Cloak and dagger politics: Understanding Mbeki’s removal
Posted Sunday, April 29 2012 at 18:00
- Why the former South African President stepped down although the Constitution was on his side. Plus, the Malema angle in his ouster
- After the African National Congress voted to recall Thabo Mbeki from the presidency, the party’s president, Jacob Zuma, who was facing prosecution over a corruption-riddled arms procurement contract, gave the impression that Mbeki would be allowed to complete the remaining seven months of his presidency. But in less than 72 hours, he had “changed” his mind and Mbeki had to go ngoko (now). What forces were at play? Read more about it in our final serialisation of Frank Chikane’s gripping book, Eight Days in September: The Removal of Thabo Mbeki
The fatally flawed Nicholson judgment that was later dismissed by the judges of the Supreme Court of Appeal (SCA) was the trigger to the removal of Mbeki from office. Clouds had been gathering for some time but by the week of 12 to 19 September 2008, those occasioned by the Nicholson judgment were ominous and began to suggest that Mbeki could be removed from office.
Mbeki returned from Zimbabwe in the early hours of Friday, 12 September, after an extraordinary success. As the facilitator of the Zimbabwe dialogue between the three main political parties in Zimbabwe, he had just got them to initial an agreement, with a formal signing ceremony on Monday, 15 September 2008.
On arrival at home, Mbeki went straight to rest after many days of hard work and sleepless nights in Harare. But instead of waking up later in the day to announce this extraordinary achievement in Zimbabwe, he woke to the Nicholson storm, with news headlines that overshadowed the good news from Zimbabwe. It was as if it was planned to produce such an effect and rob Mbeki and his team of fully enjoying their success.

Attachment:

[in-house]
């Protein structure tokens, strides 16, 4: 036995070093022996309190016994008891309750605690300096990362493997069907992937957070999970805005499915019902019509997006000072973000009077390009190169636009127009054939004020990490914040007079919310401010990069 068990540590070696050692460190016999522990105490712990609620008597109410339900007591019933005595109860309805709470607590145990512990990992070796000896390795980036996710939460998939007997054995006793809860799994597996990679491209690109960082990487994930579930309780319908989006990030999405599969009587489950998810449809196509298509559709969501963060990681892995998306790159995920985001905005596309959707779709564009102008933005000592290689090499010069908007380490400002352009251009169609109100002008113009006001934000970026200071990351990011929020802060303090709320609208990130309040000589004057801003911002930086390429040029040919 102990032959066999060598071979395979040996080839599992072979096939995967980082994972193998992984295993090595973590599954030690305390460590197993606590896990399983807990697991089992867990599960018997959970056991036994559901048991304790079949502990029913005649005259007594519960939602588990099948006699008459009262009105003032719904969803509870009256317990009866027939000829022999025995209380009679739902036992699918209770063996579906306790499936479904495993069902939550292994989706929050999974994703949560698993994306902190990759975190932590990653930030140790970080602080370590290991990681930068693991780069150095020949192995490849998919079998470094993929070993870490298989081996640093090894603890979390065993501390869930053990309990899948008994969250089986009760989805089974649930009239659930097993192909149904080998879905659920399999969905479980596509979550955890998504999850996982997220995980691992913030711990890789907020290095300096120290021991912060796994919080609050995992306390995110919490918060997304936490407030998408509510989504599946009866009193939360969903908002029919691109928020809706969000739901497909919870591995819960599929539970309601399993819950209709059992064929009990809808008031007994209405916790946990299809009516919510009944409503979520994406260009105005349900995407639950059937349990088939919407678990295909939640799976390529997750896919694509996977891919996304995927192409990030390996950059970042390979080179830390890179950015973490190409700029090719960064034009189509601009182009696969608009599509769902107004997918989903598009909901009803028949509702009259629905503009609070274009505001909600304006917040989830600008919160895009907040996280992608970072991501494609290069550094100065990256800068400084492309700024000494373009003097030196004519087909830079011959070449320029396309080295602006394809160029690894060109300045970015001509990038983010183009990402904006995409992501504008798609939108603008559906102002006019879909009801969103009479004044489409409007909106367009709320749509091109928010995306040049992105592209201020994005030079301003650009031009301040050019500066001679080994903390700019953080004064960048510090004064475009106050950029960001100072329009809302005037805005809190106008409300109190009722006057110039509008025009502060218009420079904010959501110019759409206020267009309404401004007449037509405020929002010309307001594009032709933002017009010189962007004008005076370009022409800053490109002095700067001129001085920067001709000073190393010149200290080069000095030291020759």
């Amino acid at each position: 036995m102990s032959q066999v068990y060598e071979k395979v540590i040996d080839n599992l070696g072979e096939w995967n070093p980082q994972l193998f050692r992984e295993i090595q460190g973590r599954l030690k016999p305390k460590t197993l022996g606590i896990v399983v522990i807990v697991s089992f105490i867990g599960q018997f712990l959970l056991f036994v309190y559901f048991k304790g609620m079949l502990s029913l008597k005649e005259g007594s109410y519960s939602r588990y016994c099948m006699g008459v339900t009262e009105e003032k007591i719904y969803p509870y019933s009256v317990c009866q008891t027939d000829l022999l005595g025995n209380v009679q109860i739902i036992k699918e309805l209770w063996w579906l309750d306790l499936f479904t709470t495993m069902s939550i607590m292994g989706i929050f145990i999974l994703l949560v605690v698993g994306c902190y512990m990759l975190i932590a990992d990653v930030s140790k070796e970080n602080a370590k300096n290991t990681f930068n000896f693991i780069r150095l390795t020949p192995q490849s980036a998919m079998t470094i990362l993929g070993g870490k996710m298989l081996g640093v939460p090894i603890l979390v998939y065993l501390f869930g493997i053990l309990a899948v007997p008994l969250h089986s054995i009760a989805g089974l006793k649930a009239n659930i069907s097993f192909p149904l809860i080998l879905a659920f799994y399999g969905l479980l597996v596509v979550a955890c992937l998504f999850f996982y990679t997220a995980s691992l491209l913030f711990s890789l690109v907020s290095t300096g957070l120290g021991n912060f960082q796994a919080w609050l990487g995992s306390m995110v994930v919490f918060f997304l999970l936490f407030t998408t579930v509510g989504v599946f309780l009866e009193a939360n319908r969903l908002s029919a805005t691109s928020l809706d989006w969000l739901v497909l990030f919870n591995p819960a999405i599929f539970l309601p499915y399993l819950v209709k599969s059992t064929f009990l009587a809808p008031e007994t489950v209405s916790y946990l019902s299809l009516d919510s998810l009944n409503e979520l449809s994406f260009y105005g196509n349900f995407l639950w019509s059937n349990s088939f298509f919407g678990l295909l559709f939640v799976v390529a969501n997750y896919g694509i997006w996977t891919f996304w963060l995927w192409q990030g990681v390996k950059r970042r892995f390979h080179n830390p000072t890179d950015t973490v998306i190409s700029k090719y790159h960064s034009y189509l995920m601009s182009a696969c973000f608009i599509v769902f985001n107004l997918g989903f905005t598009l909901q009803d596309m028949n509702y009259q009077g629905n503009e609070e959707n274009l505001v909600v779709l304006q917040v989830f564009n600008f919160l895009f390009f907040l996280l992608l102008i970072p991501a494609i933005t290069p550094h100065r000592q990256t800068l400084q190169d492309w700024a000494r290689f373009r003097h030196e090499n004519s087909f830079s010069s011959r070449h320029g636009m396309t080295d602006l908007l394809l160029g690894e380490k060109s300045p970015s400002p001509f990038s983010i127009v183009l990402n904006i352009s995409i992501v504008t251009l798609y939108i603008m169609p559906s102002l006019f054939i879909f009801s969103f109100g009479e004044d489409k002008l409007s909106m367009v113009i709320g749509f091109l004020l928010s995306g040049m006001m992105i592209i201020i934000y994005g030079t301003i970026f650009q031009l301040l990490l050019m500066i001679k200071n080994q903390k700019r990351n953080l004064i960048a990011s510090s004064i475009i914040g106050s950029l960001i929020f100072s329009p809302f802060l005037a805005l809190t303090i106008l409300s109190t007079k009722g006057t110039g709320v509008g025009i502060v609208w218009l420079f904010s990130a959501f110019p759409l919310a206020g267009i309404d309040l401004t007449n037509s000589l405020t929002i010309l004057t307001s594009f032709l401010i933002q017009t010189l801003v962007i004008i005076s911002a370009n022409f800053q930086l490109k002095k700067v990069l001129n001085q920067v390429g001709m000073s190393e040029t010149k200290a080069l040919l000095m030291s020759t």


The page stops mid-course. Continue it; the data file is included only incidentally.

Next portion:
The facilitation team, consisting of minister Sydney Mufamadi, advocate Mojanku Gumbi, and myself were up and going before him and were alarmed by the judgment as it was presented in court. It felt more like a political statement than a legal judgment.
It just did not make sense in law, especially regarding Judge Nicholson’s comments about the President, his Cabinet, and the Cabinet secretary. Nicholson ruled that the decision to charge Jacob Zuma with corruption and fraud was invalid because the National Directorate of Public Prosecutions (NDPP) had not given him a chance to make representations before deciding to charge him.
This part of the ruling was not alarming as it was the subject of the appeal and was based on procedural legal matters that the National Prosecuting Authority (NPA) had to apply its mind to. What was alarming, though, were the inexplicable, damning comments Nicholson made about Mbeki and others who worked with him, including his Cabinet and myself.
Nicholson ruled that the applicant (Zuma) was correct in averring political meddling in his prosecution. Such allegations had been made during the campaign to support Zuma as he progressed through the corruption and fraud case, including the appeals he had made every step of the way, but there was no evidence to support this. It all remained in the realm of speculation, conjecture, and angry emotions.
Nicholson gave these speculative, conjectural views and angry emotions a veneer of a court ruling. This became the “evidence” which was so desperately needed by some to remove Mbeki as president of the country. The “evidence”, though, would not pass muster in the SCA. The SCA ruled that the remarks made by Nicholson about Mbeki and those who worked with him had no basis and were extraneous to the case before him. The reality is that none of the persons referred to above were given an opportunity to defend themselves.